“When we speak about the quality of light and its importance to the well being of all living organisms, the contributions of Dr. John Ott stand out above those of other researchers in the field.“
— Dr. Jacob Liberman
LIGHT: Medicine of the Future
Dr. Ott’s “day-job” was that of a banker, with horticulture and time-lapse photography as hobbies. These hobbies soon sprouted into a pioneering career in the new field of photo-biology; the study of light on living cells.
While working as a consultant for the Walt Disney “Secrets of Life” film series, Dr. Ott found that he could not successfully grow plants indoors under commonly used artificial lighting. His research found that all living organisms need the full spectrum of light provided by the sun in order to thrive. His cinematography of flowers blooming in such classic documentaries as Disney’s Secrets of Life (1956), pioneered the modern use of time-lapse on film and television.
Eventually Dr. Ott turned his attention towards monitoring the beneficial effects of full spectrum lighting on certain human physiological conditions. Dr. Ott discovered that the color temperature of lights affects mental health, with balanced light reducing hyperactivity in classrooms and reducing negative behavior in prisons and mental health facilities.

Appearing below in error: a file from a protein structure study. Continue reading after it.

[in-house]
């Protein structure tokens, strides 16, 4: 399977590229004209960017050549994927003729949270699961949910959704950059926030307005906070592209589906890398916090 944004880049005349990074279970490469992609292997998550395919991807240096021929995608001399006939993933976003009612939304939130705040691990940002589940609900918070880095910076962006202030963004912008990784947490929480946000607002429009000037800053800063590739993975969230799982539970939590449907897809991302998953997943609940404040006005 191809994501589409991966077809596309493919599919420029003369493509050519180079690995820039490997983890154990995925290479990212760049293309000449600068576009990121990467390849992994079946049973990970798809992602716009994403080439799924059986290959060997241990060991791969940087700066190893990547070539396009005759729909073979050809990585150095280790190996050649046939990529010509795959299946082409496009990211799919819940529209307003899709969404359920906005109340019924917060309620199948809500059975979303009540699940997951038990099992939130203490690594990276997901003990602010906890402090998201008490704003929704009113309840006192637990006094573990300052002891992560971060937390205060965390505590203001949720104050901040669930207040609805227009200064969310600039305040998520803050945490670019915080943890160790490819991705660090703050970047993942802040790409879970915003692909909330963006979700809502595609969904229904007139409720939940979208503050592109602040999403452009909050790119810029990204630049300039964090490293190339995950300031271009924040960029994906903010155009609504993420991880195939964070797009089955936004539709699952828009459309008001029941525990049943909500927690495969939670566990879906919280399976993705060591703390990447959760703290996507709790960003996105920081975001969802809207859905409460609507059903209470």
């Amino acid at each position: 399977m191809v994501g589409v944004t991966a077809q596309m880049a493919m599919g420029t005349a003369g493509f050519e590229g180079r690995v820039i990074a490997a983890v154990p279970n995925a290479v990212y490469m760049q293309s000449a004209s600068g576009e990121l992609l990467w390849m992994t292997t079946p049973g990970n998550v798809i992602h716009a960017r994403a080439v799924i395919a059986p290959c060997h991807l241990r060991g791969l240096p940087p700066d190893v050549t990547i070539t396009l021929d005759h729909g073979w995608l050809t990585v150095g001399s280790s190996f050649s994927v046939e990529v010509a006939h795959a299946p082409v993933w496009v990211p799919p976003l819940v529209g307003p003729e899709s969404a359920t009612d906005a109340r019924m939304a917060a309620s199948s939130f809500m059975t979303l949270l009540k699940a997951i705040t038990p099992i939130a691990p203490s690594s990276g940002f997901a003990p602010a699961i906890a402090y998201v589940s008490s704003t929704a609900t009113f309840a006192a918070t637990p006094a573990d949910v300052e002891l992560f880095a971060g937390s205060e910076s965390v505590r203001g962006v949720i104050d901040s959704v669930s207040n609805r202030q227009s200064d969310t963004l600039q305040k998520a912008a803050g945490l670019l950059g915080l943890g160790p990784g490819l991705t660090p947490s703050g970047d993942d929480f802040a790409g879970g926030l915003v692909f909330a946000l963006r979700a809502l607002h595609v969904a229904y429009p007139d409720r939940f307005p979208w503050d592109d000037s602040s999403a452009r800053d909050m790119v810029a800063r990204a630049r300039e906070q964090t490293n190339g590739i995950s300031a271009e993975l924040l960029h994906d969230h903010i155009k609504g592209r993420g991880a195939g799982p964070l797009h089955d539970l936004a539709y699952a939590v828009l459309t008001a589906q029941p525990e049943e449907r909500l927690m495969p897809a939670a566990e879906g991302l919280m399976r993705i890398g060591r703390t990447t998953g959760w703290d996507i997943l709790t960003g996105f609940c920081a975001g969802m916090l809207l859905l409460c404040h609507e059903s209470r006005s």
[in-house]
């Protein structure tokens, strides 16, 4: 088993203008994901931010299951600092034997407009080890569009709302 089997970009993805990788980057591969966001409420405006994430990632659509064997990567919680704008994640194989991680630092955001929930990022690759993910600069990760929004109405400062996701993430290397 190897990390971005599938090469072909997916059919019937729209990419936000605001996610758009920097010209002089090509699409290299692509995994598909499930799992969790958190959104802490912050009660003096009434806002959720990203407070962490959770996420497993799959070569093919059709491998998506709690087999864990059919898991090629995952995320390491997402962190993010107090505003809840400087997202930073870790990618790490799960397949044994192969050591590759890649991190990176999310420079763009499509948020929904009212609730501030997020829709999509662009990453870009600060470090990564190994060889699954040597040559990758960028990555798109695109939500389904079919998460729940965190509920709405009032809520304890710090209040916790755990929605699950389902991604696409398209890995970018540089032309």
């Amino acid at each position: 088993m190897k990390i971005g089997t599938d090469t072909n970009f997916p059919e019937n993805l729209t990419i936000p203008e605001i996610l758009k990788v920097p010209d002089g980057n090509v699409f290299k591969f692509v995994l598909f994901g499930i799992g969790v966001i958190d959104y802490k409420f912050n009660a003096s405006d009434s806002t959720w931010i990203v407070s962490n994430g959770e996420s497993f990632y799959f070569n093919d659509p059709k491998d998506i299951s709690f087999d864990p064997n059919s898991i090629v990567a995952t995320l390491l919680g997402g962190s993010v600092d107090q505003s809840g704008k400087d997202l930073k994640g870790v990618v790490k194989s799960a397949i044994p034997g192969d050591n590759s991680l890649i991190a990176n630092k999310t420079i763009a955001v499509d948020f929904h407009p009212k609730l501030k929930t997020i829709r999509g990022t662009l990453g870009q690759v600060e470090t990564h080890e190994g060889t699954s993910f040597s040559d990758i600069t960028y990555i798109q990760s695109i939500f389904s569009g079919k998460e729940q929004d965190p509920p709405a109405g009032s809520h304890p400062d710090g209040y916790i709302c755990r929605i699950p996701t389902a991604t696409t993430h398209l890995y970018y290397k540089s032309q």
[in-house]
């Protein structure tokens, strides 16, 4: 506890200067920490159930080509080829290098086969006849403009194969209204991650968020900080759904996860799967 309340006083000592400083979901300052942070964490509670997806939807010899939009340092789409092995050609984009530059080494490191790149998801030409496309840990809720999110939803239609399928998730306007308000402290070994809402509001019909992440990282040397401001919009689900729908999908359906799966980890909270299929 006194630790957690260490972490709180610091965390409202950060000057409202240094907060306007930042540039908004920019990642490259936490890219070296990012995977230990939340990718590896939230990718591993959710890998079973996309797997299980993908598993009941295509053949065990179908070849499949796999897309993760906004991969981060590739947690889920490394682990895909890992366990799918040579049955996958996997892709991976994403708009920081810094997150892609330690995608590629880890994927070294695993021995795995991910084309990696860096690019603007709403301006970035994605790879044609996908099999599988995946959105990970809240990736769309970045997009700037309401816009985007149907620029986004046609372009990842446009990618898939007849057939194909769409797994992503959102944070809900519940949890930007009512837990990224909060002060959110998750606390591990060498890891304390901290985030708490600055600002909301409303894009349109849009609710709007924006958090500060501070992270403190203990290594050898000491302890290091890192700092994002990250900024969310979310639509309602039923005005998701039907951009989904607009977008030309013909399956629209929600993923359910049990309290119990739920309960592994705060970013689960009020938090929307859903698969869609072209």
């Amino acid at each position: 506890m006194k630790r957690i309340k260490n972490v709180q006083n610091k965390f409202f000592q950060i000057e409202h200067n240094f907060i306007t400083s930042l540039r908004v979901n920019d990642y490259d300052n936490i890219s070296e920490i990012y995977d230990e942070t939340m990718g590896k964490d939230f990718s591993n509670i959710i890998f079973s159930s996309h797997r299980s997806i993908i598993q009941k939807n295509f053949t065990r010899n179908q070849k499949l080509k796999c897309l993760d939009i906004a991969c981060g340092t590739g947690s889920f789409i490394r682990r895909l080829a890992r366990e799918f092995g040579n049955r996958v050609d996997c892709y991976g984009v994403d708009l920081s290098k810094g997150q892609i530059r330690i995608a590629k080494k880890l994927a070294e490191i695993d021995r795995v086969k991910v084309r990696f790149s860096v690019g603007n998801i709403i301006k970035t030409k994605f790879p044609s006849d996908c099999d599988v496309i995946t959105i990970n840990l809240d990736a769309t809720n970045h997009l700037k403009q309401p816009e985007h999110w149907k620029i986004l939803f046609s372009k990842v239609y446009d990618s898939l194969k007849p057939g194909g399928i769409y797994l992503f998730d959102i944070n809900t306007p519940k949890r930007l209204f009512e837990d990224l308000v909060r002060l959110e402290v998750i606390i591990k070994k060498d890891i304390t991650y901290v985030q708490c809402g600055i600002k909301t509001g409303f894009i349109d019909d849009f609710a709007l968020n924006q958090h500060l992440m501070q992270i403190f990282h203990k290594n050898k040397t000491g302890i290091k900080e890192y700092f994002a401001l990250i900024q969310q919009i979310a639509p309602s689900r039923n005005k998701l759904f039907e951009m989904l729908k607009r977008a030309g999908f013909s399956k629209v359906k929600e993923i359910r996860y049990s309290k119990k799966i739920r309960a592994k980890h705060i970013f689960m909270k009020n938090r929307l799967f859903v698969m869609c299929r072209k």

Dr. Ott discovered that even an individual cells’ ability to properly reproduce in plants, animals and humans is affected by variances in lighting. Most importantly, he realized that light entering the body through the eyes controls and regulates our brain chemistry which in turn affects how we feel and function.
In addition to writing three books and volumes of research, Dr. Ott also published a series of seven articles in the International Journal of Biosocial Research (Tacoma, Washington), a medical journal that studies links between physical and mental health. Titled Color and Light: Their Effects on Plants, Animals, and People, the articles summed up Dr. Ott’s decades of independent research, which was contrary to the established “wisdom” of pharmaceutical companies. These companies were “scaring the daylight out of us” by promoting the sudden negative effects of natural sunlight. These companies claimed that the sun was now dangerous to our skin and eyes and that we need to protect ourselves with their expensive sun screen lotion.
At the time, Dr. Ott’s research efforts generally met with polite indifference from the scientific community but he soon began to attract attention from a wider public audience including an emerging trend of clinicians and medical professionals who recognize and align with his theory of mal-illumination . . . the silent epidemic.